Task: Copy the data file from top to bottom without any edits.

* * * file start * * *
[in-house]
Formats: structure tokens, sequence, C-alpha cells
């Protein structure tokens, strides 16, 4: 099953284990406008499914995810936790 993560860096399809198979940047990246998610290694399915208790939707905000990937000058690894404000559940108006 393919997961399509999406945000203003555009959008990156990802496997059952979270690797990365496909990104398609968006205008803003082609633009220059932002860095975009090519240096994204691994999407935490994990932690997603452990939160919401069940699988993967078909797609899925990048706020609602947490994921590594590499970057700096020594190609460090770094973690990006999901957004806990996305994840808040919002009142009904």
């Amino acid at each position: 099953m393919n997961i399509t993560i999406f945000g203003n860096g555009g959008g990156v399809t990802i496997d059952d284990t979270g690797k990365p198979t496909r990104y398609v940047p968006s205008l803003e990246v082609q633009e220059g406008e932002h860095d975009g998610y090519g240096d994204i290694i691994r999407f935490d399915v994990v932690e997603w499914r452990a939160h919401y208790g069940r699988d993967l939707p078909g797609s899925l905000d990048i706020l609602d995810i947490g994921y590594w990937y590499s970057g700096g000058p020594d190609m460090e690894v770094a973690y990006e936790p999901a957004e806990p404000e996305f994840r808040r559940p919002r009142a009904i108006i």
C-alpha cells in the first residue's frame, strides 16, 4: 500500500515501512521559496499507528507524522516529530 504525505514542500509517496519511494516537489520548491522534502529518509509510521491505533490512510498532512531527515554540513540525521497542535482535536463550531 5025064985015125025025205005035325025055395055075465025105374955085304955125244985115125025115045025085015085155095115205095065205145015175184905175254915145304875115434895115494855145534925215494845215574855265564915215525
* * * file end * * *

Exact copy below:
[in-house]
Formats: structure tokens, sequence, C-alpha cells
């Protein structure tokens, strides 16, 4: 099953284990406008499914995810936790 993560860096399809198979940047990246998610290694399915208790939707905000990937000058690894404000559940108006 393919997961399509999406945000203003555009959008990156990802496997059952979270690797990365496909990104398609968006205008803003082609633009220059932002860095975009090519240096994204691994999407935490994990932690997603452990939160919401069940699988993967078909797609899925990048706020609602947490994921590594590499970057700096020594190609460090770094973690990006999901957004806990996305994840808040919002009142009904």
């Amino acid at each position: 099953m393919n997961i399509t993560i999406f945000g203003n860096g555009g959008g990156v399809t990802i496997d059952d284990t979270g690797k990365p198979t496909r990104y398609v940047p968006s205008l803003e990246v082609q633009e220059g406008e932002h860095d975009g998610y090519g240096d994204i290694i691994r999407f935490d399915v994990v932690e997603w499914r452990a939160h919401y208790g069940r699988d993967l939707p078909g797609s899925l905000d990048i706020l609602d995810i947490g994921y590594w990937y590499s970057g700096g000058p020594d190609m460090e690894v770094a973690y990006e936790p999901a957004e806990p404000e996305f994840r808040r559940p919002r009142a009904i108006i």
C-alpha cells in the first residue's frame, strides 16, 4: 500500500515501512521559496499507528507524522516529530 504525505514542500509517496519511494516537489520548491522534502529518509509510521491505533490512510498532512531527515554540513540525521497542535482535536463550531 5025064985015125025025205005035325025055395055075465025105374955085304955125244985115125025115045025085015085155095115205095065205145015175184905175254915145304875115434895115494855145534925215494845215574855265564915215525